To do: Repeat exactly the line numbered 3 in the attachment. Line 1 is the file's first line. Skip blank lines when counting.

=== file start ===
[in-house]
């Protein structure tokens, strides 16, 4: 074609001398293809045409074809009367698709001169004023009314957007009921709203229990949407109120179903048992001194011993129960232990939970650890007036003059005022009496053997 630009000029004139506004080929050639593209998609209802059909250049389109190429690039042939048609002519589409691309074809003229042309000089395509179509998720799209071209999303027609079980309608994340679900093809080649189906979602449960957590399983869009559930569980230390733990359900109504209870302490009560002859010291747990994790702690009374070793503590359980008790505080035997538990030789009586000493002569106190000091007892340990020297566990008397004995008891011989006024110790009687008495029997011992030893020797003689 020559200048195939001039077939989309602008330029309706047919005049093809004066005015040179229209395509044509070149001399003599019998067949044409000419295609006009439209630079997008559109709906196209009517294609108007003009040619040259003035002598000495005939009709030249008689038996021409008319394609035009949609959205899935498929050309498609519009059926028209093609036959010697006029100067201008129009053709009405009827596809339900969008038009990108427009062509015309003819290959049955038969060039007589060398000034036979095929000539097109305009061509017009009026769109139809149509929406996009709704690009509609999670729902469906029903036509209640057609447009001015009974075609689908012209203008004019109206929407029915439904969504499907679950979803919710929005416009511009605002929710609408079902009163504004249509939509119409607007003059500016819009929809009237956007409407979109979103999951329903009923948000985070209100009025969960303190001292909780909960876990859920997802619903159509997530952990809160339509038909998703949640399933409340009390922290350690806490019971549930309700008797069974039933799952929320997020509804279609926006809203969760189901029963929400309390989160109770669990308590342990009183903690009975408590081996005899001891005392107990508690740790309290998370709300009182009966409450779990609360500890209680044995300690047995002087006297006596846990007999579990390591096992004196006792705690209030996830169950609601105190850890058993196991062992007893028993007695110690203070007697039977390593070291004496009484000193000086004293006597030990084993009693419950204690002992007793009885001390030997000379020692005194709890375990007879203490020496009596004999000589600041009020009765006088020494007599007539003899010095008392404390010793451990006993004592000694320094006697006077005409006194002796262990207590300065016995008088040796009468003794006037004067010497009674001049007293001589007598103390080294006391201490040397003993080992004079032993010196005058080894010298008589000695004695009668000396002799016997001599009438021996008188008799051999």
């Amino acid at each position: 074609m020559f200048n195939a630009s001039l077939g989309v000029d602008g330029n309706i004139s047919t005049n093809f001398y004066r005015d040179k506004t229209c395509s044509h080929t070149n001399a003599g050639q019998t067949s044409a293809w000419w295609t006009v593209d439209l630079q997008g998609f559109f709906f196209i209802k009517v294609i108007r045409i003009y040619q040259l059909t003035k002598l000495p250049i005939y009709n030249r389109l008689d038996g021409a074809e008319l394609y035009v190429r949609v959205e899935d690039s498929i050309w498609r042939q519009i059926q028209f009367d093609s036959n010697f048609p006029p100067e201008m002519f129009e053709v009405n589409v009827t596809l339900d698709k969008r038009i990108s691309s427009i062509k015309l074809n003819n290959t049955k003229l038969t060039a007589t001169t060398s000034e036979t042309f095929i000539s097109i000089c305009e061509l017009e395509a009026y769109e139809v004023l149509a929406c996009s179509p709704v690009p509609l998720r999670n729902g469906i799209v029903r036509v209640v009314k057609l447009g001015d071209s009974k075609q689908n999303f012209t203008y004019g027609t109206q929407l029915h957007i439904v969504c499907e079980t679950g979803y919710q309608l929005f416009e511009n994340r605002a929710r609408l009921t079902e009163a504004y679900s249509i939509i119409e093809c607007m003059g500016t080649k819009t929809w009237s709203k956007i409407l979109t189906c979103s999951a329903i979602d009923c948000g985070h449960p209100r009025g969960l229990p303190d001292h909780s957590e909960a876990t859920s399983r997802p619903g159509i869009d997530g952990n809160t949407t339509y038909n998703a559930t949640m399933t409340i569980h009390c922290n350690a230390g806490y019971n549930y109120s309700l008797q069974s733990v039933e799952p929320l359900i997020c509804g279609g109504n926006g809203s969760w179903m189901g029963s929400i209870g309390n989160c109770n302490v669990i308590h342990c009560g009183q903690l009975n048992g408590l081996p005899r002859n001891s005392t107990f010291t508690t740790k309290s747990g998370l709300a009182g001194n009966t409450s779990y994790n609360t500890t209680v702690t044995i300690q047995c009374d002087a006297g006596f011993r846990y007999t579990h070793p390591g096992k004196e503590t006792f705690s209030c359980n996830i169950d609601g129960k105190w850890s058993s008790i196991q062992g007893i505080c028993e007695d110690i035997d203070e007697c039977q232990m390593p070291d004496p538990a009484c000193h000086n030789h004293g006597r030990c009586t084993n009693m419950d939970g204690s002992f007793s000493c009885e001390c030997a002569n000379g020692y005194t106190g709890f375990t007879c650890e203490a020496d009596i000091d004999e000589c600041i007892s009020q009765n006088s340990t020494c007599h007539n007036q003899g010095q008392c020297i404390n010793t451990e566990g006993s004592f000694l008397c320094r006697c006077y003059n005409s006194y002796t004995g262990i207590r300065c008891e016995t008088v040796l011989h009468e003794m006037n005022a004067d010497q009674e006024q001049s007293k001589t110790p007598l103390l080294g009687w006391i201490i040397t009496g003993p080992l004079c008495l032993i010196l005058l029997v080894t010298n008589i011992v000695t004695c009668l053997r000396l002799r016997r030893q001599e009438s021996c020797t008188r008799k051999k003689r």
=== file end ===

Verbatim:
């Amino acid at each position: 074609m020559f200048n195939a630009s001039l077939g989309v000029d602008g330029n309706i004139s047919t005049n093809f001398y004066r005015d040179k506004t229209c395509s044509h080929t070149n001399a003599g050639q019998t067949s044409a293809w000419w295609t006009v593209d439209l630079q997008g998609f559109f709906f196209i209802k009517v294609i108007r045409i003009y040619q040259l059909t003035k002598l000495p250049i005939y009709n030249r389109l008689d038996g021409a074809e008319l394609y035009v190429r949609v959205e899935d690039s498929i050309w498609r042939q519009i059926q028209f009367d093609s036959n010697f048609p006029p100067e201008m002519f129009e053709v009405n589409v009827t596809l339900d698709k969008r038009i990108s691309s427009i062509k015309l074809n003819n290959t049955k003229l038969t060039a007589t001169t060398s000034e036979t042309f095929i000539s097109i000089c305009e061509l017009e395509a009026y769109e139809v004023l149509a929406c996009s179509p709704v690009p509609l998720r999670n729902g469906i799209v029903r036509v209640v009314k057609l447009g001015d071209s009974k075609q689908n999303f012209t203008y004019g027609t109206q929407l029915h957007i439904v969504c499907e079980t679950g979803y919710q309608l929005f416009e511009n994340r605002a929710r609408l009921t079902e009163a504004y679900s249509i939509i119409e093809c607007m003059g500016t080649k819009t929809w009237s709203k956007i409407l979109t189906c979103s999951a329903i979602d009923c948000g985070h449960p209100r009025g969960l229990p303190d001292h909780s957590e909960a876990t859920s399983r997802p619903g159509i869009d997530g952990n809160t949407t339509y038909n998703a559930t949640m399933t409340i569980h009390c922290n350690a230390g806490y019971n549930y109120s309700l008797q069974s733990v039933e799952p929320l359900i997020c509804g279609g109504n926006g809203s969760w179903m189901g029963s929400i209870g309390n989160c109770n302490v669990i308590h342990c009560g009183q903690l009975n048992g408590l081996p005899r002859n001891s005392t107990f010291t508690t740790k309290s747990g998370l709300a009182g001194n009966t409450s779990y994790n609360t500890t209680v702690t044995i300690q047995c009374d002087a006297g006596f011993r846990y007999t579990h070793p390591g096992k004196e503590t006792f705690s209030c359980n996830i169950d609601g129960k105190w850890s058993s008790i196991q062992g007893i505080c028993e007695d110690i035997d203070e007697c039977q232990m390593p070291d004496p538990a009484c000193h000086n030789h004293g006597r030990c009586t084993n009693m419950d939970g204690s002992f007793s000493c009885e001390c030997a002569n000379g020692y005194t106190g709890f375990t007879c650890e203490a020496d009596i000091d004999e000589c600041i007892s009020q009765n006088s340990t020494c007599h007539n007036q003899g010095q008392c020297i404390n010793t451990e566990g006993s004592f000694l008397c320094r006697c006077y003059n005409s006194y002796t004995g262990i207590r300065c008891e016995t008088v040796l011989h009468e003794m006037n005022a004067d010497q009674e006024q001049s007293k001589t110790p007598l103390l080294g009687w006391i201490i040397t009496g003993p080992l004079c008495l032993i010196l005058l029997v080894t010298n008589i011992v000695t004695c009668l053997r000396l002799r016997r030893q001599e009438s021996c020797t008188r008799k051999k003689r």